A retrospective review of fatal electrocution cases at Tygerberg Forensic Pathology Services, Cape Town, South Africa, over the 5-year period 1 January 2008 - 31 December 2012
Background. Electrocution as a cause of death has been discussed extensively in the international literature. However, research on this topic in South Africa (SA) is scarce.
Objectives. To address the need for further research in this field and emphasise the necessity for preventive measures by determining the demographic and pathological profile of fatal electrocution cases seen in the Tygerberg Forensic Pathology Services, Western Cape Province, SA.
Methods. The study was a retrospective and descriptive case series of all the cases of death secondary to electrocution referred to the study facility from 1 January 2008 to 31 December 2012.
Results. A total of 39 cases were included. Ten victims (25.6%) were aged <13 years. The geographical area most affected by electrocution deaths was the informal settlement Khayelitsha (56.4% of cases). The primary injuries described were mainly burn wounds (34 cases, 87.2%) and abrasions (4 cases, 10.3%). Most injuries were to the upper limbs. Unfortunately, the results pertaining specifically to the pathology of electrical burn wounds were inconclusive.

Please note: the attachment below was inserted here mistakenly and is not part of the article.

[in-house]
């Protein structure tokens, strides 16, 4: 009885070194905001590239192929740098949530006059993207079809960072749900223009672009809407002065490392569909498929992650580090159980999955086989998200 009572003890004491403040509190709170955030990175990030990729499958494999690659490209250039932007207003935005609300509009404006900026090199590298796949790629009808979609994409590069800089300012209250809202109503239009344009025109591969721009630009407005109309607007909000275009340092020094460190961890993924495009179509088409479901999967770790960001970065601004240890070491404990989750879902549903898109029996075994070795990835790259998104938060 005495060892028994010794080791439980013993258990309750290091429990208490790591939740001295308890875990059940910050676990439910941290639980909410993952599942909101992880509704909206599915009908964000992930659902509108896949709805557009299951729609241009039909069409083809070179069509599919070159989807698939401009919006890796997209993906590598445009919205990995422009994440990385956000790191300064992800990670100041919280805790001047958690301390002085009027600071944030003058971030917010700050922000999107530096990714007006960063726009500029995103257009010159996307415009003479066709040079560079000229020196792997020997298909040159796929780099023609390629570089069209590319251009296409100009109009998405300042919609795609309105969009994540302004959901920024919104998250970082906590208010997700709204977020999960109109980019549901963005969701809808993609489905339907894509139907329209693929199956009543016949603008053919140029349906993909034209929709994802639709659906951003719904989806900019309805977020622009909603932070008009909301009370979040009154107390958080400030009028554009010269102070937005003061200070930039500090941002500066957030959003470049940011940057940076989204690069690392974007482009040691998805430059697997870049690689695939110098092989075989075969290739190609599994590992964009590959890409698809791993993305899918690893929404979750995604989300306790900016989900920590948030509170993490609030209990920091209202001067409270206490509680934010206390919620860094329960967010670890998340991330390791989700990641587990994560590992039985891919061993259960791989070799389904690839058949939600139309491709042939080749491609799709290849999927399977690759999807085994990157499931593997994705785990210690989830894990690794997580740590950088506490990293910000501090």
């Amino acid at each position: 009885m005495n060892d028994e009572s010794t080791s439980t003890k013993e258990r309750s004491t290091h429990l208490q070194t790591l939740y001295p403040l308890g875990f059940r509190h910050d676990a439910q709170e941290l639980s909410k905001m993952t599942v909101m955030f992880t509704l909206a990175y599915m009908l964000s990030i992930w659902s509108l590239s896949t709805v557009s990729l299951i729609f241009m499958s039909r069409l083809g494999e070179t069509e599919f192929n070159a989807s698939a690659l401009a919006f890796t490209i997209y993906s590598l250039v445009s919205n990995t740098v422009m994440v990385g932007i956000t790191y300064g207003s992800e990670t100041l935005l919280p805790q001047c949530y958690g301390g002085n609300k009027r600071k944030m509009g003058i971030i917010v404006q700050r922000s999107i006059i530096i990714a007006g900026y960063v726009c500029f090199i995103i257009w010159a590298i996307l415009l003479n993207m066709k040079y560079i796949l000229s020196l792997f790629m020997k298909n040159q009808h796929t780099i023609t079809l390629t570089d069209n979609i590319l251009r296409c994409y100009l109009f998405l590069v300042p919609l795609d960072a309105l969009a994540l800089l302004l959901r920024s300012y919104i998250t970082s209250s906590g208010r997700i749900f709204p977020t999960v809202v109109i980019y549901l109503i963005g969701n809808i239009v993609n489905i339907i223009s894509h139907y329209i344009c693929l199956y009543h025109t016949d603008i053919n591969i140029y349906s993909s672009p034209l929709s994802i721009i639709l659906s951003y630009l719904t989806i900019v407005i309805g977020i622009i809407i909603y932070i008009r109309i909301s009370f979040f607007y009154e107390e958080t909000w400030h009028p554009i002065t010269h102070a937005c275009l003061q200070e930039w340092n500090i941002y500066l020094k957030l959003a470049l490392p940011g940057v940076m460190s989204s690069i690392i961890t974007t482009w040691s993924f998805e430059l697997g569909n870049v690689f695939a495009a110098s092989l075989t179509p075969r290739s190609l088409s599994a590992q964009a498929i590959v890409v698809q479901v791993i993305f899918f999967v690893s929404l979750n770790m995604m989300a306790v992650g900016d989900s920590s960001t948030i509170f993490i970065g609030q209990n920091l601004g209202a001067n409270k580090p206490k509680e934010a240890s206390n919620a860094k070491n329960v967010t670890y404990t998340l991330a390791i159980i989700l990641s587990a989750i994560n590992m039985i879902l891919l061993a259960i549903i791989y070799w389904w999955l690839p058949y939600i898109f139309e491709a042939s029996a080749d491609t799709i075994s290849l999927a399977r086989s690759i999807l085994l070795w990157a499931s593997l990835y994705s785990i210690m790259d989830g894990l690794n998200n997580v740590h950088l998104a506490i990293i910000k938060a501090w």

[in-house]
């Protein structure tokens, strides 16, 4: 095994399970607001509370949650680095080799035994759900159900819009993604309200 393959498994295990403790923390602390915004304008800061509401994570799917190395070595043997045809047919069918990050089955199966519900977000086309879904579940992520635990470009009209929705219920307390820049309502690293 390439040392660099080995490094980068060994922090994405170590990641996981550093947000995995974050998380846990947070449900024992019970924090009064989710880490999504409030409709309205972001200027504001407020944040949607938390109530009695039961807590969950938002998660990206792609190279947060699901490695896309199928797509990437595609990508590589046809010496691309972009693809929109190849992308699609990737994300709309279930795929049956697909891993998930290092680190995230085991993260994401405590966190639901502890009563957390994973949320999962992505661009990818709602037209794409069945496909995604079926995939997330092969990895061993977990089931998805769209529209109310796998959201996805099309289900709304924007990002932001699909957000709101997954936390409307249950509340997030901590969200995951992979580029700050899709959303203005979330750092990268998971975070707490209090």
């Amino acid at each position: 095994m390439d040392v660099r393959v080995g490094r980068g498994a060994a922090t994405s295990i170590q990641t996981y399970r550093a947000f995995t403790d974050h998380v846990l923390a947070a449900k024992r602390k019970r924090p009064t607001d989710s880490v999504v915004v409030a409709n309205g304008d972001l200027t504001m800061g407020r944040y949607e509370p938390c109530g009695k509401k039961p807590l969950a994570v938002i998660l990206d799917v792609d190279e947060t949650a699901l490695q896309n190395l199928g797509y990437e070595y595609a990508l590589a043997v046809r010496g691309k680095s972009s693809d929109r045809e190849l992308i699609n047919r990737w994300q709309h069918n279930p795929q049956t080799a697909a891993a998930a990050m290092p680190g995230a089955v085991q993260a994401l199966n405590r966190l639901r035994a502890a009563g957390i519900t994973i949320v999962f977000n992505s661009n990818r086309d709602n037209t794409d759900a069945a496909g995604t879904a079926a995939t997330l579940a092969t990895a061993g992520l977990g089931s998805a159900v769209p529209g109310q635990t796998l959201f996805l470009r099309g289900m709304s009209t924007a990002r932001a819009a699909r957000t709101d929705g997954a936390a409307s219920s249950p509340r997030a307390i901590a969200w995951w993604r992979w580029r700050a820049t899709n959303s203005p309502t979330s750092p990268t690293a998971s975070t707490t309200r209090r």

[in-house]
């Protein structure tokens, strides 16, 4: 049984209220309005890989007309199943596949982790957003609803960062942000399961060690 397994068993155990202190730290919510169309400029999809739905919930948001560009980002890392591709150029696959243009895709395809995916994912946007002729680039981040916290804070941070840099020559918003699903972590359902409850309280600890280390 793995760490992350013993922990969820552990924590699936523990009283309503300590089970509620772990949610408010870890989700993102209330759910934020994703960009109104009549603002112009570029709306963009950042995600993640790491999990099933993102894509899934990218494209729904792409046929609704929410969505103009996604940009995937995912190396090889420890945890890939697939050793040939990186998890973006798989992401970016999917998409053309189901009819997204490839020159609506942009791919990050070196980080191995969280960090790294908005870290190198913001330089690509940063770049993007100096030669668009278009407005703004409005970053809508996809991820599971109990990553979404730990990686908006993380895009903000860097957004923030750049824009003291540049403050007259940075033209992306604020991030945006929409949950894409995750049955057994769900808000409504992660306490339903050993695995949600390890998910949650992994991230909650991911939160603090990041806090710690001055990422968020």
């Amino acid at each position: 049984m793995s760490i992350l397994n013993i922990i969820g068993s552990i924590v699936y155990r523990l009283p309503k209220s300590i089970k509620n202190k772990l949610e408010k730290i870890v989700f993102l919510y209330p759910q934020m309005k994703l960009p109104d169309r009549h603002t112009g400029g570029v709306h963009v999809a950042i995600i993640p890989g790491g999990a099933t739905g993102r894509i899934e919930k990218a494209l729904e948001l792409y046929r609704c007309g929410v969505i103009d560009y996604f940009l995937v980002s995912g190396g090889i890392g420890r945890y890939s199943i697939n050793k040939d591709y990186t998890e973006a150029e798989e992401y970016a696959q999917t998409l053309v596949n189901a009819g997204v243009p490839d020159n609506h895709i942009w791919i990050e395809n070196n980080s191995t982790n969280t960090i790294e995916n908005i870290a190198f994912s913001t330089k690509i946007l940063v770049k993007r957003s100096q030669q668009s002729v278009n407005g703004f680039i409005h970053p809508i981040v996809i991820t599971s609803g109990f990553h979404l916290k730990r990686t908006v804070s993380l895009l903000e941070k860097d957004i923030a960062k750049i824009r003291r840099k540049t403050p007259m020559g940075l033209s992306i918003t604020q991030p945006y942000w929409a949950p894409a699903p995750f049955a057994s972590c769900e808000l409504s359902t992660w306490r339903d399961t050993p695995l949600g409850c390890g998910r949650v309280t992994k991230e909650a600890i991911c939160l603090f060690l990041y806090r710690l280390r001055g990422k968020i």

Conclusions. In view of discrepancies found in the reporting of electrical burn wounds, a standardised system for classifying these wounds is suggested. Although electrocution-related mortality is not a leading cause of death in high-prevalence areas, awareness should be raised.
S von Caues, Tonga Hospital, Mpumalanga, South Africa
C I Herbst, Division of Forensic Medicine, Department of Pathology, Faculty of Medicine and Health Sciences, Stellenbosch University, Cape Town, South Africa
S A Wadee, Division of Forensic Medicine, Department of Pathology, Faculty of Medicine and Health Sciences, Stellenbosch University, Cape Town, South Africa
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Date published: 2018-11-26
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